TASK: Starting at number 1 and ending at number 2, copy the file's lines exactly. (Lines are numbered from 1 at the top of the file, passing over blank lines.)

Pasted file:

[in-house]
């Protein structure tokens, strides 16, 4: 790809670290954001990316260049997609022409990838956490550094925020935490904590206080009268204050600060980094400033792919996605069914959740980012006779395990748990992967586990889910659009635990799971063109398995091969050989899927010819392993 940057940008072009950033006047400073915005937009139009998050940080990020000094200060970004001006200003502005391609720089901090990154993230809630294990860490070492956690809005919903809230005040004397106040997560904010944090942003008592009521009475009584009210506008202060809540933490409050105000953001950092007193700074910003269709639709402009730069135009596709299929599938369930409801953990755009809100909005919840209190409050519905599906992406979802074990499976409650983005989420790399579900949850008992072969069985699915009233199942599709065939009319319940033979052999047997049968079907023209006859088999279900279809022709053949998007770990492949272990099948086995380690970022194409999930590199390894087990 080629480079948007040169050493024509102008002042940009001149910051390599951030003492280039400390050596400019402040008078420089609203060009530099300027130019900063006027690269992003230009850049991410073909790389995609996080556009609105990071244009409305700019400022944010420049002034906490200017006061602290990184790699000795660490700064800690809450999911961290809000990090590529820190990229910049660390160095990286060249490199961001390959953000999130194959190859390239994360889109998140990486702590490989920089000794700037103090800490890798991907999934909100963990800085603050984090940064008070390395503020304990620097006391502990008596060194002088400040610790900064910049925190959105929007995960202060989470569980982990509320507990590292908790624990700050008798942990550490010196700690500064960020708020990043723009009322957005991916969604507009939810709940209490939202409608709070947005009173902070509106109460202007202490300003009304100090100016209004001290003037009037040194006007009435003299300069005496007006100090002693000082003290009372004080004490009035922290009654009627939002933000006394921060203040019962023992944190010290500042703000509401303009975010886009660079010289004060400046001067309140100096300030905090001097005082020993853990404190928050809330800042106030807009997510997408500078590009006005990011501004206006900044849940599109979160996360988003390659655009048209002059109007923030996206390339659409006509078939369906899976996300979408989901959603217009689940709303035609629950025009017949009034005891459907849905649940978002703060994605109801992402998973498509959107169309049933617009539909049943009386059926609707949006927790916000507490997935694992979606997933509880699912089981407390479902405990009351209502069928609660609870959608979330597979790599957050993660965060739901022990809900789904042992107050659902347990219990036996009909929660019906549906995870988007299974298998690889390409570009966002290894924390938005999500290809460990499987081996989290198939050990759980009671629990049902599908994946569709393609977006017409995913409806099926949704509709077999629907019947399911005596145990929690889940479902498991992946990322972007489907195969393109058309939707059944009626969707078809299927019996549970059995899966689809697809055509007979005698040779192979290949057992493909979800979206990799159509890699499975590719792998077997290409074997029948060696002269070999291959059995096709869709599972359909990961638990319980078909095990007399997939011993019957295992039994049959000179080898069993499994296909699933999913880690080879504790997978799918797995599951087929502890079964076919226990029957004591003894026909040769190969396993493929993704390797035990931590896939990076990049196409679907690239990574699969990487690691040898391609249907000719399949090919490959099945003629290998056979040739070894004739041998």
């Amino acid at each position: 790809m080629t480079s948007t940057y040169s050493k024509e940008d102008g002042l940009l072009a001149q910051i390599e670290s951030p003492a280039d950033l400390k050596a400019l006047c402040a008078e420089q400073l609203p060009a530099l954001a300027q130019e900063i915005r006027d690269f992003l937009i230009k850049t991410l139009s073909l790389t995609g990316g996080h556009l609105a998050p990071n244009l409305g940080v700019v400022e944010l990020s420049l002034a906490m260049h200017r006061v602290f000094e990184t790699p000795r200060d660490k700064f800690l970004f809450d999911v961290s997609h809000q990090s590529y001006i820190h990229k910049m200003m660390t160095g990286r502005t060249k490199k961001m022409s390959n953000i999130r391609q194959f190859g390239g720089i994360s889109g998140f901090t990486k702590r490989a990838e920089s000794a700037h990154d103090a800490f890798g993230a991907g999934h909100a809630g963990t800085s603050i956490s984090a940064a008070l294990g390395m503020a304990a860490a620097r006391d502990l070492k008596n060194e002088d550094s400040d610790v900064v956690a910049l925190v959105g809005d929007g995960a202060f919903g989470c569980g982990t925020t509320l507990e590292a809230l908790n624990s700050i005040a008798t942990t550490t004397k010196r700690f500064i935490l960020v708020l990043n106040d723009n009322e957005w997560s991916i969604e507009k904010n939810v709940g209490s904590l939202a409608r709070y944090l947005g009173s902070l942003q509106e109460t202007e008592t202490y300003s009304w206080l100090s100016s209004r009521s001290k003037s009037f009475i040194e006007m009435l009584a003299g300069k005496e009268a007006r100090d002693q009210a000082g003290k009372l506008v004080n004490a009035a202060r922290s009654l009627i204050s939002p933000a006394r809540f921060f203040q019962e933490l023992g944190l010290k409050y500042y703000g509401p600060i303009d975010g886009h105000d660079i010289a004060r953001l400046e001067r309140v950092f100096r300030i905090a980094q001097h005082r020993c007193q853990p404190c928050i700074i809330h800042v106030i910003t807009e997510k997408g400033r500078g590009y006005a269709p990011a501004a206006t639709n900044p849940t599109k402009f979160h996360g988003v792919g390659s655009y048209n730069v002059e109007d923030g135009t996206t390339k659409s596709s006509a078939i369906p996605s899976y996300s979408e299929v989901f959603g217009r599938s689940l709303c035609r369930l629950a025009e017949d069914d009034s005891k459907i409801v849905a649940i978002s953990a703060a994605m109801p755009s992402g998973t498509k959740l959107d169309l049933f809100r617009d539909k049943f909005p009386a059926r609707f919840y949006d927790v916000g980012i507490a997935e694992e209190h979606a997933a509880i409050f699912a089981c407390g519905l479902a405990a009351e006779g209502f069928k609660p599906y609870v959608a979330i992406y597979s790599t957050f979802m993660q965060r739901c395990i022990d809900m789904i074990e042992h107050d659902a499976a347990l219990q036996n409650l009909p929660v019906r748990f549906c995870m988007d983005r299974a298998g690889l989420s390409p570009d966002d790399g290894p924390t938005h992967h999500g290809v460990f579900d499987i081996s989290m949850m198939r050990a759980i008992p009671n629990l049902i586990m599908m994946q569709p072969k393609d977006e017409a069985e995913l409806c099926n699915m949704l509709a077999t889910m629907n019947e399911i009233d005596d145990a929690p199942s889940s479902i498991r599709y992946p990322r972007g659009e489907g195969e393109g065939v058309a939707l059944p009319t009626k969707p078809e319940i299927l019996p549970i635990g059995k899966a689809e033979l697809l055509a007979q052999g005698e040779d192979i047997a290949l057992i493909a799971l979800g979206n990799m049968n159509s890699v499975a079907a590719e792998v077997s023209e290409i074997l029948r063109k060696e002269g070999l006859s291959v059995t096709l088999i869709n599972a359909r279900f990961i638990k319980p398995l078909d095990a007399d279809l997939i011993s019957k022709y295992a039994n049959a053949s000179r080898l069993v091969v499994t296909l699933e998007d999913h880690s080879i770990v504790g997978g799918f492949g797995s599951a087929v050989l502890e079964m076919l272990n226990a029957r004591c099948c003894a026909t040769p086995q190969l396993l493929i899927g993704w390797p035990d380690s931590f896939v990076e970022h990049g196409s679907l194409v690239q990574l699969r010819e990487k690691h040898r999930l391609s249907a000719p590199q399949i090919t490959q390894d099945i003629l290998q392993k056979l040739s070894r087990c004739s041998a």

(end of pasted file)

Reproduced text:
[in-house]
């Protein structure tokens, strides 16, 4: 790809670290954001990316260049997609022409990838956490550094925020935490904590206080009268204050600060980094400033792919996605069914959740980012006779395990748990992967586990889910659009635990799971063109398995091969050989899927010819392993 940057940008072009950033006047400073915005937009139009998050940080990020000094200060970004001006200003502005391609720089901090990154993230809630294990860490070492956690809005919903809230005040004397106040997560904010944090942003008592009521009475009584009210506008202060809540933490409050105000953001950092007193700074910003269709639709402009730069135009596709299929599938369930409801953990755009809100909005919840209190409050519905599906992406979802074990499976409650983005989420790399579900949850008992072969069985699915009233199942599709065939009319319940033979052999047997049968079907023209006859088999279900279809022709053949998007770990492949272990099948086995380690970022194409999930590199390894087990 080629480079948007040169050493024509102008002042940009001149910051390599951030003492280039400390050596400019402040008078420089609203060009530099300027130019900063006027690269992003230009850049991410073909790389995609996080556009609105990071244009409305700019400022944010420049002034906490200017006061602290990184790699000795660490700064800690809450999911961290809000990090590529820190990229910049660390160095990286060249490199961001390959953000999130194959190859390239994360889109998140990486702590490989920089000794700037103090800490890798991907999934909100963990800085603050984090940064008070390395503020304990620097006391502990008596060194002088400040610790900064910049925190959105929007995960202060989470569980982990509320507990590292908790624990700050008798942990550490010196700690500064960020708020990043723009009322957005991916969604507009939810709940209490939202409608709070947005009173902070509106109460202007202490300003009304100090100016209004001290003037009037040194006007009435003299300069005496007006100090002693000082003290009372004080004490009035922290009654009627939002933000006394921060203040019962023992944190010290500042703000509401303009975010886009660079010289004060400046001067309140100096300030905090001097005082020993853990404190928050809330800042106030807009997510997408500078590009006005990011501004206006900044849940599109979160996360988003390659655009048209002059109007923030996206390339659409006509078939369906899976996300979408989901959603217009689940709303035609629950025009017949009034005891459907849905649940978002703060994605109801992402998973498509959107169309049933617009539909049943009386059926609707949006927790916000507490997935694992979606997933509880699912089981407390479902405990009351209502069928609660609870959608979330597979790599957050993660965060739901022990809900789904042992107050659902347990219990036996009909929660019906549906995870988007299974298998690889390409570009966002290894924390938005999500290809460990499987081996989290198939050990759980009671629990049902599908994946569709393609977006017409995913409806099926949704509709077999629907019947399911005596145990929690889940479902498991992946990322972007489907195969393109058309939707059944009626969707078809299927019996549970059995899966689809697809055509007979005698040779192979290949057992493909979800979206990799159509890699499975590719792998077997290409074997029948060696002269070999291959059995096709869709599972359909990961638990319980078909095990007399997939011993019957295992039994049959000179080898069993499994296909699933999913880690080879504790997978799918797995599951087929502890079964076919226990029957004591003894026909040769190969396993493929993704390797035990931590896939990076990049196409679907690239990574699969990487690691040898391609249907000719399949090919490959099945003629290998056979040739070894004739041998």